One of the most dreaded groups of exercises on this planet has to be cardio. It seems so simple and elegant to just tell someone that they should be doing more cardio. More cardio means more weight loss, endurance, stamina, and fitness, right? Well, yes and no. “Yes” for some people who are either blessed with a heart of a lion or have been performing cardio for a while, and “No” for those who are new to it.
In order to reap the maximum benefits from cardio, you have to perform it on a regular basis. When it comes to cardio or any even other forms of exercise, consistency is key. However, what makes consistency in cardio an impossible feat to achieve is a feeling of impending doom. Most people who aren’t used to exerting their cardiac muscles find the experience of doing cardio to be a near-death one. Puking, fainting, and feeling sick are some of the most common beginner problems.
If you’ve been wondering “Why is my cardio so bad?”, then the good news is that you’re not alone. Most people go out for a run and see all these amazing people running effortlessly while they struggle to keep pace. This creates a false perception in their minds that cardio is easy for others but not for them. The people you see running every day in the nearby park have most likely been doing it consistently for years. Is there a fix? Sure. Will you have to put in some effort initially? Doubly sure.
In this article, we’re going to take a look at some of the nuances of cardio that most newbies don’t know about. We’ll see how many kinds of cardio are out there and what you need to do so that you can keep space with everyone else. So without further ado, let’s get started and fix your cardio complex.
Are You Taking It Easy?
The number one myth among the minds of the newbies is that they need to be going hard and strong if they want to build any endurance at all. This is something that’s the result of poor education about fitness and health in general. People don’t even know how their own hearts work and they end up exhausting their most versatile organ- the heart.
The heart can keep on beating for more than 100 years in exceptional cases and this shows how strong it actually is. There’s no break for your heart since the only time your heart stops beating is when you’re laying in a coffin. The intent of this example isn’t to make you feel depressed, rather, it’s to make you understand how much work the heart can do continuously.
All you need to do is train it according to what you want and you’ll develop great stamina soon enough. Don’t be one of those people who start their runs at maximum speed and can be found flailing their arms like a tube man outside a retail establishment. Start slow and don’t be ashamed if others perform better than you. This mentality of trying to keep pace with those far more advanced than you will only lead to one thing- exhaustion.
Once you’re exhausted and demotivated, chances are that you won’t be pleased to perform cardio again. This is why you should start slow and increase the intensity only gradually, even if you feel like you can handle much more. This will make your heart perform optimally in the aerobic zone and will eventually build your stamina.
Are You Taking It Too Easy?
There are times when you need to go slow and there are times when you need to ramp up the pace. We know that we told you to take it easy, however, cardio isn’t all about steady-state exercises only. Sure, steady-state cardio is great for building your foundations and developing your stamina, but for overall growth, you need to incorporate some intense cardio as well.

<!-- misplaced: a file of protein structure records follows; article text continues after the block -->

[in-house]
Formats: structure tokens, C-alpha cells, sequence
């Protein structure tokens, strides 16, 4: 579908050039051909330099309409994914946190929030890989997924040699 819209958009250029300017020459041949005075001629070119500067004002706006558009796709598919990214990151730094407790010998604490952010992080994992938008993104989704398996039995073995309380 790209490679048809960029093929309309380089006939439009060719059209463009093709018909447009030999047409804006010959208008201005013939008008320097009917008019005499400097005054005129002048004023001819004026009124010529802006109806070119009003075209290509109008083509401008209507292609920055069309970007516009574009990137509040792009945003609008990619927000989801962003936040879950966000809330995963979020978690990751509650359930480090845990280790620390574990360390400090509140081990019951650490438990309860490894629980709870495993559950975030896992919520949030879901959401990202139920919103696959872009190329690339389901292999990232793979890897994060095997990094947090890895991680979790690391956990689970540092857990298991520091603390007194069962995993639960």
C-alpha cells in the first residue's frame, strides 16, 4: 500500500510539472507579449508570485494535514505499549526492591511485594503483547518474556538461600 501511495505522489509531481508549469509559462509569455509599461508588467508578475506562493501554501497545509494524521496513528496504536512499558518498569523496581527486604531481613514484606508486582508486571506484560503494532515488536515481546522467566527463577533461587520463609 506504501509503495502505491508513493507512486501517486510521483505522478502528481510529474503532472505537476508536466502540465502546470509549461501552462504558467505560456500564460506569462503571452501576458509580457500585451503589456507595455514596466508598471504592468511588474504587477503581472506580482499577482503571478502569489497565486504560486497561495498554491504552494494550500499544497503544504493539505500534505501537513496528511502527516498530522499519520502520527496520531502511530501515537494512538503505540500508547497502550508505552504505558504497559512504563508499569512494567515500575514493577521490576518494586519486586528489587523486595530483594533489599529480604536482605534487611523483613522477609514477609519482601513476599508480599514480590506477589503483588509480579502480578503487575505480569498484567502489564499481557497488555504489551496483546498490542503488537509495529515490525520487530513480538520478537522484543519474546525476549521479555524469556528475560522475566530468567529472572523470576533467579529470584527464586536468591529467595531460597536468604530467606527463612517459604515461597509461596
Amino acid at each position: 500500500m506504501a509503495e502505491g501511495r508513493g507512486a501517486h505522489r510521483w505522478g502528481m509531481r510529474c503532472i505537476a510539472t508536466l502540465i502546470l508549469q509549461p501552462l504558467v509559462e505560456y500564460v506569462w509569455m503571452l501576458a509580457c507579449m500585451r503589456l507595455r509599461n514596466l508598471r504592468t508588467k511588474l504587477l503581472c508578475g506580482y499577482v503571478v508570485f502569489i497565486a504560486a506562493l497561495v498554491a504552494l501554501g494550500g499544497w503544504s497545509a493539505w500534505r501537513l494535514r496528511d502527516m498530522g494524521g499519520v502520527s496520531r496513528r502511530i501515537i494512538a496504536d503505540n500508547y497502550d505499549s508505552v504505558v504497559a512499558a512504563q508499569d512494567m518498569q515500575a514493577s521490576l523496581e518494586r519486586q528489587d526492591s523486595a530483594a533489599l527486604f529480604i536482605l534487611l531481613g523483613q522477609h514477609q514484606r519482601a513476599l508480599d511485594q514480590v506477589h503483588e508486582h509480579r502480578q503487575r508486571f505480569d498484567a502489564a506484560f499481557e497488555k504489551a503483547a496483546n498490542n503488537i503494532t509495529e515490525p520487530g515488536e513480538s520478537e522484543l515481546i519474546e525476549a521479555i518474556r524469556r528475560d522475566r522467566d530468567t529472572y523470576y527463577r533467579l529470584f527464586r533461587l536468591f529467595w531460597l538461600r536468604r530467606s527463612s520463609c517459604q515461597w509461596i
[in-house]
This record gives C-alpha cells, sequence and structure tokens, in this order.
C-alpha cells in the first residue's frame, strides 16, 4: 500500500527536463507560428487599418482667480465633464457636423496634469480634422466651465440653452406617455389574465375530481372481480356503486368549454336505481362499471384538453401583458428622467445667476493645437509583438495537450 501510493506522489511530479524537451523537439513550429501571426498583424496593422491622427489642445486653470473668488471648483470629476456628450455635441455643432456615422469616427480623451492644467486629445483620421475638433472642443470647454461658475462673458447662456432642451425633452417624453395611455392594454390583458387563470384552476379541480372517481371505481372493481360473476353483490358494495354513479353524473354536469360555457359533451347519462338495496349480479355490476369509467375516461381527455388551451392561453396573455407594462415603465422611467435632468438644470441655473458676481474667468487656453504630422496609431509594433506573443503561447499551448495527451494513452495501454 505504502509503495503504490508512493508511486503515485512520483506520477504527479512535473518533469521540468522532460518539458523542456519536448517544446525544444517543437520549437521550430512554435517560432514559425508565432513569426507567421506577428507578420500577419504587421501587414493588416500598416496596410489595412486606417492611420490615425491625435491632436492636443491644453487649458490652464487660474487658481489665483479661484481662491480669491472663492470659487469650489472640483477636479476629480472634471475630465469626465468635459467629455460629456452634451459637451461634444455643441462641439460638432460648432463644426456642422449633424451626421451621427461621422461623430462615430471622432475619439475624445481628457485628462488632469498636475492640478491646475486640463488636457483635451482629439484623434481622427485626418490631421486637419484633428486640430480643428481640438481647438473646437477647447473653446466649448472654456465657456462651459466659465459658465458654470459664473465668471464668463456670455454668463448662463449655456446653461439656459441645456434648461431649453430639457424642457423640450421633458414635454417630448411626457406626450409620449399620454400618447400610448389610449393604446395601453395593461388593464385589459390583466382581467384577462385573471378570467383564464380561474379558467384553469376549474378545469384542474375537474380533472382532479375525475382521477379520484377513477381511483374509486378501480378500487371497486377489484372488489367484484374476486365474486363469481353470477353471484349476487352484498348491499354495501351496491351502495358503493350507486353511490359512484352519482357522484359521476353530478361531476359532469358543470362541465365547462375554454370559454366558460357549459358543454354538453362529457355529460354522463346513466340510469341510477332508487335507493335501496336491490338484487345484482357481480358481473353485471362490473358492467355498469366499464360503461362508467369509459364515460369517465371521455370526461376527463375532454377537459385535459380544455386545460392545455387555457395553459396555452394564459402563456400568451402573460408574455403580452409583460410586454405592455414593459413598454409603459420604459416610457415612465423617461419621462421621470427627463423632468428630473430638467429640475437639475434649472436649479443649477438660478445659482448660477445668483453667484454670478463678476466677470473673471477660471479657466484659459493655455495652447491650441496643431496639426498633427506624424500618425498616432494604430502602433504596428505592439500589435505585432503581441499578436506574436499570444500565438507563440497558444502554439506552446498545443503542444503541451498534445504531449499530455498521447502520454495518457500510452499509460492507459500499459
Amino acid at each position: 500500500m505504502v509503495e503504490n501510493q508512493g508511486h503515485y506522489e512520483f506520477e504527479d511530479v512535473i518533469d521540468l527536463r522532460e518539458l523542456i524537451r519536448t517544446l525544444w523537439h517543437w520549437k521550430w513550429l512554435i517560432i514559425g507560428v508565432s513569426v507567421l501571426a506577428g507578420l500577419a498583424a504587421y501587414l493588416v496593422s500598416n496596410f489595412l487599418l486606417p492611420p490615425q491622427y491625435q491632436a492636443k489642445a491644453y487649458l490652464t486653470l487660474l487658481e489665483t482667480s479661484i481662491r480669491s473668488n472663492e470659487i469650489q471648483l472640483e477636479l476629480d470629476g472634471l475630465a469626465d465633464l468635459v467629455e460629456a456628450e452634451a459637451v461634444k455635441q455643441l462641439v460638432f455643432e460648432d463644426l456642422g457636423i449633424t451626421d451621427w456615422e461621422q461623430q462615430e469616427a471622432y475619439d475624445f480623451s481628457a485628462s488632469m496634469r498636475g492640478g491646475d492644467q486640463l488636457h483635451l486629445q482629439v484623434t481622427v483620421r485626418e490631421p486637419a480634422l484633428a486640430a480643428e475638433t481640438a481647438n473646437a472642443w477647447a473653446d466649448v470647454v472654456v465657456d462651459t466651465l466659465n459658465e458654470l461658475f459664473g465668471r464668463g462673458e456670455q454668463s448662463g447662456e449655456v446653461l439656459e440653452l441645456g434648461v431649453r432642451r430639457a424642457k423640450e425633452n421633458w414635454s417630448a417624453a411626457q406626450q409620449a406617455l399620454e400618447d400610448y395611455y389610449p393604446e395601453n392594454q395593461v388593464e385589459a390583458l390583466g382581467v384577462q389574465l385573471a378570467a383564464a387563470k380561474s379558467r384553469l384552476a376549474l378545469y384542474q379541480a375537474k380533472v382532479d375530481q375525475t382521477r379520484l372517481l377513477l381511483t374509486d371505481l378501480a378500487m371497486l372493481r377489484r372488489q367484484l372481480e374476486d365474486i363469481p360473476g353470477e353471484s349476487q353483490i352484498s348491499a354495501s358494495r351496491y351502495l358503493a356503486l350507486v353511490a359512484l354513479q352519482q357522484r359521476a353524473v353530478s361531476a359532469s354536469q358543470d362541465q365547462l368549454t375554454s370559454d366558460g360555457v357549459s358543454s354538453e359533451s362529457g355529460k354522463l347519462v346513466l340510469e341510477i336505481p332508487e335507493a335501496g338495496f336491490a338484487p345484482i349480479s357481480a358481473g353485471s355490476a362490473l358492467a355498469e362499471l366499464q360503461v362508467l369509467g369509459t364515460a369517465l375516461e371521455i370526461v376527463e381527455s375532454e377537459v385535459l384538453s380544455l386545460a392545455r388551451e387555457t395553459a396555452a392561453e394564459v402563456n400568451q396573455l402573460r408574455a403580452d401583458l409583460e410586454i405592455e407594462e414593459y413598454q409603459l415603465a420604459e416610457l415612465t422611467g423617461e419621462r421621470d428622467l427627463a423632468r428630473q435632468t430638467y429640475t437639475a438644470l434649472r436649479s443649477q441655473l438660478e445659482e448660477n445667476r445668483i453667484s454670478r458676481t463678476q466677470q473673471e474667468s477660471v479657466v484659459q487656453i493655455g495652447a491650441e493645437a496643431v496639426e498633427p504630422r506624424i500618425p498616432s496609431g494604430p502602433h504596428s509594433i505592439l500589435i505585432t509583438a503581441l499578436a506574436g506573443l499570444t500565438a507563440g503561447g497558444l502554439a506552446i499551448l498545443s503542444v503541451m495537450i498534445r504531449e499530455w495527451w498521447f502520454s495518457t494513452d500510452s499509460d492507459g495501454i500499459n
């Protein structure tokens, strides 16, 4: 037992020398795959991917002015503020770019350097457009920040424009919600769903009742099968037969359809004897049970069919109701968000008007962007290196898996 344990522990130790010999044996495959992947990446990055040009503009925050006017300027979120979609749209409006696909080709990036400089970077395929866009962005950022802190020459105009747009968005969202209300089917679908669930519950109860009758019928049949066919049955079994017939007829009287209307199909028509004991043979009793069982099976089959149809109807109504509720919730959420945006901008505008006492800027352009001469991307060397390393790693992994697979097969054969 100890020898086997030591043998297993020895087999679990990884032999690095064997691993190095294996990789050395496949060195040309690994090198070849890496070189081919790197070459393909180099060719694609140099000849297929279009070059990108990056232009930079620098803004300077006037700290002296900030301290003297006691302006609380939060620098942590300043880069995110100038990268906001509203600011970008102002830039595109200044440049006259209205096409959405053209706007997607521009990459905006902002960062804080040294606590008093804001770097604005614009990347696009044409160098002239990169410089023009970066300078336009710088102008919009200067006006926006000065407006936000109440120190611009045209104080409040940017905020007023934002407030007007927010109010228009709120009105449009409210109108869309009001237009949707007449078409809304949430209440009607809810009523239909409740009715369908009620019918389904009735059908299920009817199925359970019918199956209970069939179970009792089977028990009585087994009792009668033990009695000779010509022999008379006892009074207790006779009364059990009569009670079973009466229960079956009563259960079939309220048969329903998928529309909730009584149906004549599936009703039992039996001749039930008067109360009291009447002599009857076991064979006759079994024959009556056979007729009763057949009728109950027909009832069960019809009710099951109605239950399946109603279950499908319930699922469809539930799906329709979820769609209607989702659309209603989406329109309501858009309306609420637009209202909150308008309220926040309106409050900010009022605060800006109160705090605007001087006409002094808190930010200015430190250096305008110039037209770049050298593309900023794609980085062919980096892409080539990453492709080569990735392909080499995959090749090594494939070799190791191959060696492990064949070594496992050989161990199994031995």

You must’ve heard of HIIT (High-Intensity Interval Training) and its over-glorified fat-loss effects. Most people start out with HIIT and they end up hating cardio altogether. However, since you’ve built a foundation with long runs and steady-state cardio, you’ll be able to appreciate its benefits better.
When you ramp up the intensity, your body is operating in an anaerobic state, and to get used to it, you need to exert your heart. Not over-exert it, just exert it with a few bouts of intense cardio. This will help[ build your anaerobic endurance which is essentially just training your muscles to operate better in an oxygen deficit.
Shake It Up?
The secret to every good marriage, friendship, career, or cardio is to shake things up once in a while. Just like you, your body also might get bored of the same repetitive movements over and over again. This means that mental fatigue will be your biggest enemy.
This is why it’s a good idea to practice different forms of cardio rather than sticking to just one. Now, you might claim that you don’t have access to a pond, a bicycle, even a jumping rope, and you can only afford to run. No problems at all! Try incorporating things like interval training, long runs, Tabata training, tempo runs, and whatnot into your daily run. The point is that you can induce variety into anything if you’re creative enough.
Your body might try to outsmart you by adapting to one kind of cardio that you perform every day, You outsmart it by introducing newer forms of training frequently. This also includes weight training which is one of the most underrated forms of training for cardio.
You can try circuit training to make weight training more akin to a cardio workout. Not only this, but when you train your leg muscles, it helps you improve in cardio because your legs are going to be the primary driving force behind any workout. This is why so many runners regularly hit the gym or at least do some squats, lunges, and box jumps at home.
We’ve discussed quite a lot of different ways in which you can improve your cardiovascular endurance. Now, researching is an important part of exercising, but guess what’s more important? Exercising! So go out there and implement these tips into your cardio workout because the most difficult thing to do is to take the first step.